“It’s very hard for these guys when they reach Europe. The EU doesn’t always welcome migrants and life can be hard,” says Jobard. “One of the migrants I followed who made it into Europe is going to have to wait two or three years for a decision on his asylum application. In that time he’s not allowed to work and lives in a cramped room with 10 other migrants. He’s trying to learn French but is getting frustrated and depressed just sitting there – feeling like his life is on hold and he’s wasting time.”

Jobard says that a difficult question that migrants in this position ask themselves is ‘was it worth it?’ “It’s too difficult for them to admit that making the journey might not have been the right thing to do, and that they might have done all of this for nothing. “They still hope,” he says. “They are in a migrant’s state of mind, always running and hiding. That’s what I’m trying to show in this photography – that they are still travelling, even though they’ve reached their destination.”

Telling these stories through photography is something that requires Olivier Jobard to work frugally, with a minimum of fuss. He uses just a single EOS 5D Mark III DSLR and an EF35mm f/1.4L USM prime lens. It’s an approach that lets him not only remain discreet, but also gives his work an extraordinary consistency. He reveals: “I was shooting stills as well as video clips to edit together with Claire’s footage, which is why I took the EOS 5D Mark III.”

He adds: “You can’t take pictures all the time, like you can on many assignments. There were times when I couldn’t get out my camera because it would have given us away as journalists. I just shot every now and again. That is frustrating, but it’s necessary to properly document the situation.”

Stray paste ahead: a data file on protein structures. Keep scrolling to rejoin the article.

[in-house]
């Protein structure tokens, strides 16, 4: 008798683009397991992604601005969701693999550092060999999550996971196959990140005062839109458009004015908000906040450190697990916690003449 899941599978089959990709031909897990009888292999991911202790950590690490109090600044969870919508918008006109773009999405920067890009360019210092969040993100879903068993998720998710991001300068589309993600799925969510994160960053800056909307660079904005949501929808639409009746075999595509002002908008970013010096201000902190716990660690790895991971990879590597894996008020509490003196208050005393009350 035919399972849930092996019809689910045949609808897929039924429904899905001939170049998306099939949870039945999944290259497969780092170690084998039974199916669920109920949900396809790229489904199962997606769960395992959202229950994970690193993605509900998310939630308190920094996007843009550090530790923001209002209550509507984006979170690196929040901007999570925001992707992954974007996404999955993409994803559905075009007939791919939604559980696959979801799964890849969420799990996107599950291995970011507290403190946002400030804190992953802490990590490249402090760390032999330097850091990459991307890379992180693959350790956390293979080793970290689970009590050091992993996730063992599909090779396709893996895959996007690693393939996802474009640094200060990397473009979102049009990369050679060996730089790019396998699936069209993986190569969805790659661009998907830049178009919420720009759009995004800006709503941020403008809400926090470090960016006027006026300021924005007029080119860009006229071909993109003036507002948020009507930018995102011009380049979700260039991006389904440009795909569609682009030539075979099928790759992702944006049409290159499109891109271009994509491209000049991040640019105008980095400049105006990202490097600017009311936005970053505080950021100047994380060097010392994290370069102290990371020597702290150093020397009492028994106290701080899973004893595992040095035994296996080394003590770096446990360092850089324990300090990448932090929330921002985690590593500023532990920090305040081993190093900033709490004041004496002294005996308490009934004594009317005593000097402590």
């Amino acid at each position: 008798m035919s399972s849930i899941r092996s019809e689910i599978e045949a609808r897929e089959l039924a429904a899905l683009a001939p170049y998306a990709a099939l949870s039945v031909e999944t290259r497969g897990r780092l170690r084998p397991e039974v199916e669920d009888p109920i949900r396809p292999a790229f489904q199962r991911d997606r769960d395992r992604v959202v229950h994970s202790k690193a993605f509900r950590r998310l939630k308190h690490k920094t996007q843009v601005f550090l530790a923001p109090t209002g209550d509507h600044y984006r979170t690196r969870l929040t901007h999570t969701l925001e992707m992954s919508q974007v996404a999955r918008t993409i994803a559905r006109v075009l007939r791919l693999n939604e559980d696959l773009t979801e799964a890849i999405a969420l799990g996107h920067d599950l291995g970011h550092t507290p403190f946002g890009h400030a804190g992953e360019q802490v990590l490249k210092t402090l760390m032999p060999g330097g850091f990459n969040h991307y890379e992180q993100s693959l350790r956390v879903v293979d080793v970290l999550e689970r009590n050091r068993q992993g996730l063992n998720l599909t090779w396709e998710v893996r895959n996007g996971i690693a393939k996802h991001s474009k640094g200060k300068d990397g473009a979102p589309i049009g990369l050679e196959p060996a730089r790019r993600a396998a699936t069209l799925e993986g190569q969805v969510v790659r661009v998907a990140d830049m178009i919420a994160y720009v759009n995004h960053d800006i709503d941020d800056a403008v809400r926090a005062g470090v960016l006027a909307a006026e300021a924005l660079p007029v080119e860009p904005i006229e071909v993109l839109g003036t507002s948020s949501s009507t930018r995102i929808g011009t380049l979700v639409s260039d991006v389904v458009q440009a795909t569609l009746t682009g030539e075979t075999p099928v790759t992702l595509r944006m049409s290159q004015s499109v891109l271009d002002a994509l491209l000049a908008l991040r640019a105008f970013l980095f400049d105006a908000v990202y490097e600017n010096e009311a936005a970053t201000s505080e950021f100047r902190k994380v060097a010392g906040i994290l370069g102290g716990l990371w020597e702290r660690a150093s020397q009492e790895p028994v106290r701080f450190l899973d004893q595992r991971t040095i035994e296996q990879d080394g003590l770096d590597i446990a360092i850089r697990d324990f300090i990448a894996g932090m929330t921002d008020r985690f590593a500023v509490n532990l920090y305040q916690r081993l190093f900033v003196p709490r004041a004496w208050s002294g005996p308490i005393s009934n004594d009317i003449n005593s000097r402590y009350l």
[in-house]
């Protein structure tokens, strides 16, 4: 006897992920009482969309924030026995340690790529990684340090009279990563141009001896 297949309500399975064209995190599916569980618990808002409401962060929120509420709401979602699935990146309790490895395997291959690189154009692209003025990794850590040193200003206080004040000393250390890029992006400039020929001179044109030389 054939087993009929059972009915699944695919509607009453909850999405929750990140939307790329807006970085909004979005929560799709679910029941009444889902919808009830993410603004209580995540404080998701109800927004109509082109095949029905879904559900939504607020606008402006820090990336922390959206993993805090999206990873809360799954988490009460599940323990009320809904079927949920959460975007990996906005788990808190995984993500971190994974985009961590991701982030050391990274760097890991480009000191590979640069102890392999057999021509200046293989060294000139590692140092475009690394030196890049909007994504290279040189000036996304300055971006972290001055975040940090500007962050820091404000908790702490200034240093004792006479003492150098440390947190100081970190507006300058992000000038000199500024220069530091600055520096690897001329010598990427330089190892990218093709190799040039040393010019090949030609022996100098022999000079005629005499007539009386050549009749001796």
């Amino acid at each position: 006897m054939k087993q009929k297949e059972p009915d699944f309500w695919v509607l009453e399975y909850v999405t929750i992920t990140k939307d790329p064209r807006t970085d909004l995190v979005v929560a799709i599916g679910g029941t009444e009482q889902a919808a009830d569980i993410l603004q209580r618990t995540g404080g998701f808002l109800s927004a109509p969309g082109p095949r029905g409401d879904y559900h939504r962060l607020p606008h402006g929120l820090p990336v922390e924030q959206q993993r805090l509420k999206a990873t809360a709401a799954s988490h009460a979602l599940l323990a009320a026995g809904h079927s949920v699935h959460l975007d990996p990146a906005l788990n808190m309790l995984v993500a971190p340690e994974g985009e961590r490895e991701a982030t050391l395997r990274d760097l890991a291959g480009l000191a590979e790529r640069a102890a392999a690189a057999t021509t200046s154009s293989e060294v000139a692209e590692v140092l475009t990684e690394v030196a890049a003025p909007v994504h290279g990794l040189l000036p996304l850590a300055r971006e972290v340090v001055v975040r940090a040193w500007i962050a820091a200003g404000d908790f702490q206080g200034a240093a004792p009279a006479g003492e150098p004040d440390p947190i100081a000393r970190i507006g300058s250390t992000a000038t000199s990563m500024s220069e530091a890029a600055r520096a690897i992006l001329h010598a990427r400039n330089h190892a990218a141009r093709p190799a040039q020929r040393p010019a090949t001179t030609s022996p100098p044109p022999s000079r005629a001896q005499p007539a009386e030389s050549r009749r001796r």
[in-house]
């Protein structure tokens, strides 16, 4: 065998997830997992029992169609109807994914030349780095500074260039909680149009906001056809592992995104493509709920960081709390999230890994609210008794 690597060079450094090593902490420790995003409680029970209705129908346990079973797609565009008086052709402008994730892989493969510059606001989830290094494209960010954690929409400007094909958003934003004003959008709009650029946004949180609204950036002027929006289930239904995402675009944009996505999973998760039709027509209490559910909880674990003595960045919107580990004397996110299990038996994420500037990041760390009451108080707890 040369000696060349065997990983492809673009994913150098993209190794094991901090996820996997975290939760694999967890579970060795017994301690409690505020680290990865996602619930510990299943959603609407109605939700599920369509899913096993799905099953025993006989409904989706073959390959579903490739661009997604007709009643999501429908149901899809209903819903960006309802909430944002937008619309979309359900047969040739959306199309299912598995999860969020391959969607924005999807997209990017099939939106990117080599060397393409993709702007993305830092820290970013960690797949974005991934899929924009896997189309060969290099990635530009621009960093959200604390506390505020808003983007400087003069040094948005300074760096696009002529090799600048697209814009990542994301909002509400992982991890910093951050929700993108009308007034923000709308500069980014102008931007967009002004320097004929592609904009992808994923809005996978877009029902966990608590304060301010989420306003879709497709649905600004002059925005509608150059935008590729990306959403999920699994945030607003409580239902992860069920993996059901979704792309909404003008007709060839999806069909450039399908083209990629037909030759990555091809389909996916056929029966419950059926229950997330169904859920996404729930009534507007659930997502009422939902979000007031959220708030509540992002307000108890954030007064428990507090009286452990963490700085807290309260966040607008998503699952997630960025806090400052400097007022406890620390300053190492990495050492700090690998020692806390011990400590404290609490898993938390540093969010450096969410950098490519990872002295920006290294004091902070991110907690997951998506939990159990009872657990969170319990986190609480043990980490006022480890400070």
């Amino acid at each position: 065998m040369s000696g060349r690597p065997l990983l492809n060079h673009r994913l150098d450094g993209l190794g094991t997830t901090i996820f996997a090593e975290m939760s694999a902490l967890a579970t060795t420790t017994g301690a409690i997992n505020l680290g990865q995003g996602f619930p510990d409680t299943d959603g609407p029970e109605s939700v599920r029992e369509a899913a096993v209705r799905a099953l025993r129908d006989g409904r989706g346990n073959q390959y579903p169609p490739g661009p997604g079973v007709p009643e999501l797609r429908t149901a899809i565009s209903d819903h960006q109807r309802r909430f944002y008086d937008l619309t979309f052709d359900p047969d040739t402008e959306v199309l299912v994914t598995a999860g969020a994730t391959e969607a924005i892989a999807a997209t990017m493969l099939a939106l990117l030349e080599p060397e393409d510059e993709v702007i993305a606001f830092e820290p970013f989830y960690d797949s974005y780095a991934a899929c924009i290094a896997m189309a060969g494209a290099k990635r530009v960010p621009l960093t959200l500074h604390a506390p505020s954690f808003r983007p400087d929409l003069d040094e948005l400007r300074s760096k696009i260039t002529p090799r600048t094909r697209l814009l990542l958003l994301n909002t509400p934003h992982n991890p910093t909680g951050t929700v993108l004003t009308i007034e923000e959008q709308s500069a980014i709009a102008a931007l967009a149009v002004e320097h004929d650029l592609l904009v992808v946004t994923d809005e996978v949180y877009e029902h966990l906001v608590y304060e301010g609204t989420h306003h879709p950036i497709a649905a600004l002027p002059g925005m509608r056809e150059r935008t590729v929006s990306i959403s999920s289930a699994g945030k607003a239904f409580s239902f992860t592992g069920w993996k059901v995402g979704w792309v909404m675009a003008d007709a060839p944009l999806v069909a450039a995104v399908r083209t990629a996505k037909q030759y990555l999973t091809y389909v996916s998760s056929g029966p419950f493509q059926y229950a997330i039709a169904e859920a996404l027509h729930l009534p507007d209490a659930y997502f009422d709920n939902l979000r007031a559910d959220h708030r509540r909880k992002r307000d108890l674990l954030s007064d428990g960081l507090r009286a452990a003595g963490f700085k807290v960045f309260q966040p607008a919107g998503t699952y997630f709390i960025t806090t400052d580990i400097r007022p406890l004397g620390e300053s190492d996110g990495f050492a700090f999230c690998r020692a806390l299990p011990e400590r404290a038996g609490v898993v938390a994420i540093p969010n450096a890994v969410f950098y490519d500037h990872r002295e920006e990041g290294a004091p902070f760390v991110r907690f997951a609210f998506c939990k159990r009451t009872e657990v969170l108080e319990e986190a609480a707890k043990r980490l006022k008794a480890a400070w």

Jobard and Billet developed complex and convincing cover stories to enable them to work undercover. “We had to pass as migrants, which means lots of waiting and frustration for the photographer,” Billet recalls.

Looking to the future

‘Dream of a Rain of Perfume’ won Olivier Jobard the 2013 Tim Hetherington Grant – a joint initiative of Human Rights Watch and World Press Photo, created in honour of the photojournalist and filmmaker Tim Hetherington killed in Misrata, Libya, in April 2011. The annual award of €20,000 is given to a photographer to enable them to complete projects on a human-rights theme and Jobard intends to use the award to carry on telling the stories of those who risk everything to start a new life. He recalls: “After their deportation we couldn’t do as much with Jawid and Rohani as we wanted, but we do hear from them occasionally, and we will try and complete the trip with them if they make it again.”

© Olivier Jobard/Claire Billet

Please click the image above to view Olivier Jobard and Claire Billet’s film ‘Dream of a Rain of Perfume,’ made with the Canon EOS 5D Mark III.

Biography: Olivier Jobard

Olivier Jobard

Olivier Jobard, 43, has covered many conflicts around the world including Croatia, Bosnia, Chechnya, Afghanistan, Sudan, Sierra Leone, Liberia, Ivory Coast, Colombia and Iraq among others. A member of the Myop Photo Agency, in Paris, France, he specialises in long-term projects on the problems of immigration in Europe and the world. Jobard has won many awards in a 20-year career, including Visa d’or for Magazine at the 2011 Visa pour l’Image international festival of photojournalism, an Emmy Award for a documentary with Media Storm’s Kingsley Crossing in 2007, and first prize in the World Press Photo contest, Contemporary Issues category, 2005.



Showcase

Rohani in front of the ferryman's house, Nangarhar, Afghanistan, 7 April 2013. “The day that the women in my family were killed by Americans I told the Taliban to stop fighting, and I left. When I learned that they wanted to kill me I ran away.” Taken with a Canon EOS 5D Mark III with an EF35mm f/1.4L USM lens; the exposure was 1/8000sec at f/1.8, ISO 100.